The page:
My yoga practice and my riding both create a focus for me that I don’t find coming from anything else. For both of these my beginning has to include being fully present or there is no flow or forward movement literally or figuratively. My poses are stiffer. If the horse lacks clear communication and relies on himself to decide how to respond to my aids, any effort is lost energy and potential. It only makes sense that if I sit down to write, I need to have a plan. Even a plan to free write so that I can let the words come out. I can edit and adjust later but I need to begin, and begin with purpose.
Thus we begin again and again. But and it needs to be in the spirit of learning and endeavor, not frustration. So beginings are new, they are do overs ,they are retracing of steps ,they are clean slates. They are framed by your past behavior and generate results based on your focus or lack thereof. There are “agains” in everything so let the again be a revisiing of an effort you’d like to see more sucess from. Don’t let it become a state of repetition and stagnation.
Calvin’s idea is one way to address the harder aspect of writing. I think there are other possibilities. Just recently I took on some nonfiction work for an educational publishing company that I have a long-standing relationship with. These tend to be short pieces for dual-language learners or ESL students. Let’s see, the last educational text on I worked on was Skyrocket Your Grammar (under Heron Moon Press on my site’s menu). It was an incredible challenge because I had to write songs, stories, and mock interviews using only the grammar excercises each chapter focused on and the topic at hand (e.g., insects, sea creatures). I’m still rather proud of the results. I’ll be gathering some examples of the different kinds of projects to post here soon.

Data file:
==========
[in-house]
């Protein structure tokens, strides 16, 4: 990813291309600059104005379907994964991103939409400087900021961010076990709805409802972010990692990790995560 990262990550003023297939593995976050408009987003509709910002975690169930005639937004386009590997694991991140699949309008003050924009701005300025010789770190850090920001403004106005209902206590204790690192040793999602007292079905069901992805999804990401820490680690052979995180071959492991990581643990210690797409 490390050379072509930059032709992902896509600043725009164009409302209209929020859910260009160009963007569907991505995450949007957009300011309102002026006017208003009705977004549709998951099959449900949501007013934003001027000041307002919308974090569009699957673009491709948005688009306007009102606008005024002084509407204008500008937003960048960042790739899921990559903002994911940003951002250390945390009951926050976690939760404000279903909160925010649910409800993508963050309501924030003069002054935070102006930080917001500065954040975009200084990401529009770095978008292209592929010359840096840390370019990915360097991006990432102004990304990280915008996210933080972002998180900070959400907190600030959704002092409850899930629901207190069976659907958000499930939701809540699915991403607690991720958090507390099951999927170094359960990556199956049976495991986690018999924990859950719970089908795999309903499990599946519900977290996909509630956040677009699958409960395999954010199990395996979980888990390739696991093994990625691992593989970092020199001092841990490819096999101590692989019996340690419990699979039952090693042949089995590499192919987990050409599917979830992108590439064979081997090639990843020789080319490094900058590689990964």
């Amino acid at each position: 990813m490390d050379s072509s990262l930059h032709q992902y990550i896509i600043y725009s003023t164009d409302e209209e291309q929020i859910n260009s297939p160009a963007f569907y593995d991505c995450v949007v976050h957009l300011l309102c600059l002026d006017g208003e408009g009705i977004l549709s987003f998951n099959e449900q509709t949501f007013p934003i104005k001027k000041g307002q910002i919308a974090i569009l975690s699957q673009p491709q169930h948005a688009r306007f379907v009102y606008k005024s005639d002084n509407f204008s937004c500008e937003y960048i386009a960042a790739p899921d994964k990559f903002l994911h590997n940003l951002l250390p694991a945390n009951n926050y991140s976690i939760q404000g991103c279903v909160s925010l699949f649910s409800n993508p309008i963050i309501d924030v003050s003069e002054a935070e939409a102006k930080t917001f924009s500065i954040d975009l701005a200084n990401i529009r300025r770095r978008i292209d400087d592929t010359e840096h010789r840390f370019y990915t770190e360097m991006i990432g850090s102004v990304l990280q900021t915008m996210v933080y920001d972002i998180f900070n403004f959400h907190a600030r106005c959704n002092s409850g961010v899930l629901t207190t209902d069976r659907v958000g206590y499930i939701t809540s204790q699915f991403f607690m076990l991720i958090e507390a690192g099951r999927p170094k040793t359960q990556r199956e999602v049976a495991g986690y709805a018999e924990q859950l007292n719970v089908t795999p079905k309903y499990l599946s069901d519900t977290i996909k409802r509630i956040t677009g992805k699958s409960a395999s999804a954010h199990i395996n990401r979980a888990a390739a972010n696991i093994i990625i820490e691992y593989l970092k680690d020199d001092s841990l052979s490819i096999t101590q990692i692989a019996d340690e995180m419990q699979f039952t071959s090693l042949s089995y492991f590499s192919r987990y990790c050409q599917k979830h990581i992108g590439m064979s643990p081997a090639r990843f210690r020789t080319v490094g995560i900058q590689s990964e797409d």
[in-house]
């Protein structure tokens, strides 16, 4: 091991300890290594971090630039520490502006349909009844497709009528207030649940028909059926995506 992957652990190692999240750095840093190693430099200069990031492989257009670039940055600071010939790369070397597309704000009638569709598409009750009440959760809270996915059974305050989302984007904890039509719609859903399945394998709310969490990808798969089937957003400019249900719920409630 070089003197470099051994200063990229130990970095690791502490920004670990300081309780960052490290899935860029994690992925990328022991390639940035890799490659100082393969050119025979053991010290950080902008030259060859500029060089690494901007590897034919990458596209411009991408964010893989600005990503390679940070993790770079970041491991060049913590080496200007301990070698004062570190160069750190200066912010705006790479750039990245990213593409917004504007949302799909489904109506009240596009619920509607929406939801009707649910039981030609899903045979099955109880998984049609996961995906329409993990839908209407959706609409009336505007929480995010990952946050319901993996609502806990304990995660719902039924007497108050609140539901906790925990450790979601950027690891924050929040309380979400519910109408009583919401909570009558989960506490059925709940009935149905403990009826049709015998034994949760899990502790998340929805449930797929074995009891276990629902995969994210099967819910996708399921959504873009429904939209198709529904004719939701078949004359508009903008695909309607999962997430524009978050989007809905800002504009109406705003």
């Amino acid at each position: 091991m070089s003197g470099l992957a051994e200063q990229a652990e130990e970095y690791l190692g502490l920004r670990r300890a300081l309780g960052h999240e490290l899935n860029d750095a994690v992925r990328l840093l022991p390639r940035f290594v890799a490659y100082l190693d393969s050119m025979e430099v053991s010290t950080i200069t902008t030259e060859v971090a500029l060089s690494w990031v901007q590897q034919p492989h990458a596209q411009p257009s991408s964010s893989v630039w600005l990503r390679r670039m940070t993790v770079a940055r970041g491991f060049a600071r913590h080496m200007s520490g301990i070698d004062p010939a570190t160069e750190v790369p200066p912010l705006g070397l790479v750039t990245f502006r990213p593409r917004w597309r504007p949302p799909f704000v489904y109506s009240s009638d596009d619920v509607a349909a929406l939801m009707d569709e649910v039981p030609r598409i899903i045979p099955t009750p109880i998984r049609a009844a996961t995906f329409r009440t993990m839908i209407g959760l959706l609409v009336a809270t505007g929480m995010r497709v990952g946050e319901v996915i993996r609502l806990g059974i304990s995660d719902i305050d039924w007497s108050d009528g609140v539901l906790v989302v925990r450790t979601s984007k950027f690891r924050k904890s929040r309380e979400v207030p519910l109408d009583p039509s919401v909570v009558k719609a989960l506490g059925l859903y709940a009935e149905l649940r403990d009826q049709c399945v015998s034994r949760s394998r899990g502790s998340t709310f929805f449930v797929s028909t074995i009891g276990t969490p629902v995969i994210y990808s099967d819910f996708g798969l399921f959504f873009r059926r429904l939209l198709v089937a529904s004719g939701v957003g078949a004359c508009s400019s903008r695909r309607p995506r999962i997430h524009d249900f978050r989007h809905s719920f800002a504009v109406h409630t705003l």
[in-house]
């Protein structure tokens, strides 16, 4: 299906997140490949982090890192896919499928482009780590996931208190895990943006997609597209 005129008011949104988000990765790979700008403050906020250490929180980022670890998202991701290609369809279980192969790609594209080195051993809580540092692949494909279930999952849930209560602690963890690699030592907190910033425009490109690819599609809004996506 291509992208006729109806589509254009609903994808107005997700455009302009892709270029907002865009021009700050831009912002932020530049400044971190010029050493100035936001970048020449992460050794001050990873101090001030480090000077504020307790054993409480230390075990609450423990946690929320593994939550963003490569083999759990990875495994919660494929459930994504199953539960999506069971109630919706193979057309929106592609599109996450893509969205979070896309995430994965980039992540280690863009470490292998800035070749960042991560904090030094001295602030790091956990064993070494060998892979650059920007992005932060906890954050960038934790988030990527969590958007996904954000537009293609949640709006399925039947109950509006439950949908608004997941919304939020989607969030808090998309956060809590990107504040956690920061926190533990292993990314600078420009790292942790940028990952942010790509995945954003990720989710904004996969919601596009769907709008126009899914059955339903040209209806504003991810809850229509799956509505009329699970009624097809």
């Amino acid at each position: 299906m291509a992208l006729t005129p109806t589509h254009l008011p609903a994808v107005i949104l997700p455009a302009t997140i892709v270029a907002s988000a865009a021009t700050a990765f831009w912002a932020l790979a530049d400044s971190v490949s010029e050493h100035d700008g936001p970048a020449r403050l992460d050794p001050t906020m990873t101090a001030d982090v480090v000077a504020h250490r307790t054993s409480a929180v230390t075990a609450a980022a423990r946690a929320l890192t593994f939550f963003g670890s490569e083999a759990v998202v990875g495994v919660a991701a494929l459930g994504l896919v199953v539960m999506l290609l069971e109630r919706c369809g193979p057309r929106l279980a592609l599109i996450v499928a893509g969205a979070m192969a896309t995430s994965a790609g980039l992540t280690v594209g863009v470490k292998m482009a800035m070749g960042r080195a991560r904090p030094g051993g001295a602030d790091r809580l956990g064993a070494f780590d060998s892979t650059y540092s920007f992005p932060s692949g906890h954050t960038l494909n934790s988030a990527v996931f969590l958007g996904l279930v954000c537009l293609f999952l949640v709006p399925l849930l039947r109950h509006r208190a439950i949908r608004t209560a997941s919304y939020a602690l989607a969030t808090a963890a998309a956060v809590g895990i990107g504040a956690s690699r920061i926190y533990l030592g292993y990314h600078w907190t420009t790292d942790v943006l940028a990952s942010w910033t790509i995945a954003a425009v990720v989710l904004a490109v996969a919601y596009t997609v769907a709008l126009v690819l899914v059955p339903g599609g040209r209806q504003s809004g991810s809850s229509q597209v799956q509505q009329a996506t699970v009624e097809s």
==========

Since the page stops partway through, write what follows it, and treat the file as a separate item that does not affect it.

Over the next months, I’ll be doing more nonfiction and fiction for various grade levels. I was crazy enough to try to write a graphic novel type of layout for a biography of Florence Nightingale. I made it way more complicated than it had to be for the grade level. This was for 1st graders. So many restrictions on vocabulary and sentence complexity (actually, lack of complexity). I have to do a nonfiction piece for 5th graders this week. I’ll be doing fiction for the same grade in the graphic novel style soon. My editors may need therapy before I am done, but I’ll do my best to meet their requirements.
Basically, what drives me to to do my best for my employers, besides regular income, is that I was on the editing side of the desk for a long time. I was a project editor and was sent into spins when writers sent me useless or off target work. I had one writer tell me that she was “just a gun for hire” and that she was not really worried about perfection. She wrote for the check; she was not a writer. It showed in her submissions. She wasted my time and the company’s money. While many of us don’t worry about a corporation’s bottom line, the more money wasted the less the employees have a shot at good raises and improved working conditions. Anyway, the point is, I know how important even the shortest essay for a textbook is to the group working on it and I respect all of the people who rely on me.